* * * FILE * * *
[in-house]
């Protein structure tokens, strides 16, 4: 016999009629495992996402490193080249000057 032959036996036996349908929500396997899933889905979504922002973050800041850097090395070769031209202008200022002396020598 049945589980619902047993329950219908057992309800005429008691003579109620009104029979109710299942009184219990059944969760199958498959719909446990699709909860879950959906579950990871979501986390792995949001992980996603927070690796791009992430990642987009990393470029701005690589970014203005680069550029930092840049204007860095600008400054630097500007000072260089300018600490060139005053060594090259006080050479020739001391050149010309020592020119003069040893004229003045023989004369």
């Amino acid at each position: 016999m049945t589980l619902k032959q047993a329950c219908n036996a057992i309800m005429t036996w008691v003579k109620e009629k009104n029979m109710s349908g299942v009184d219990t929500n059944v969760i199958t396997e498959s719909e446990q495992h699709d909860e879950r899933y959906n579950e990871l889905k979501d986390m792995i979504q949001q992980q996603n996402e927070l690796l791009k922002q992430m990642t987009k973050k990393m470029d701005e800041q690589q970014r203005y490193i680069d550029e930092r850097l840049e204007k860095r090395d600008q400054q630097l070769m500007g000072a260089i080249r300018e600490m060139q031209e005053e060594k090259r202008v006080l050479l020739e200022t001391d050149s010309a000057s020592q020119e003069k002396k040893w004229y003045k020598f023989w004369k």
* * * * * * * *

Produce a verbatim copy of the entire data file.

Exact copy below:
[in-house]
């Protein structure tokens, strides 16, 4: 016999009629495992996402490193080249000057 032959036996036996349908929500396997899933889905979504922002973050800041850097090395070769031209202008200022002396020598 049945589980619902047993329950219908057992309800005429008691003579109620009104029979109710299942009184219990059944969760199958498959719909446990699709909860879950959906579950990871979501986390792995949001992980996603927070690796791009992430990642987009990393470029701005690589970014203005680069550029930092840049204007860095600008400054630097500007000072260089300018600490060139005053060594090259006080050479020739001391050149010309020592020119003069040893004229003045023989004369």
């Amino acid at each position: 016999m049945t589980l619902k032959q047993a329950c219908n036996a057992i309800m005429t036996w008691v003579k109620e009629k009104n029979m109710s349908g299942v009184d219990t929500n059944v969760i199958t396997e498959s719909e446990q495992h699709d909860e879950r899933y959906n579950e990871l889905k979501d986390m792995i979504q949001q992980q996603n996402e927070l690796l791009k922002q992430m990642t987009k973050k990393m470029d701005e800041q690589q970014r203005y490193i680069d550029e930092r850097l840049e204007k860095r090395d600008q400054q630097l070769m500007g000072a260089i080249r300018e600490m060139q031209e005053e060594k090259r202008v006080l050479l020739e200022t001391d050149s010309a000057s020592q020119e003069k002396k040893w004229y003045k020598f023989w004369k």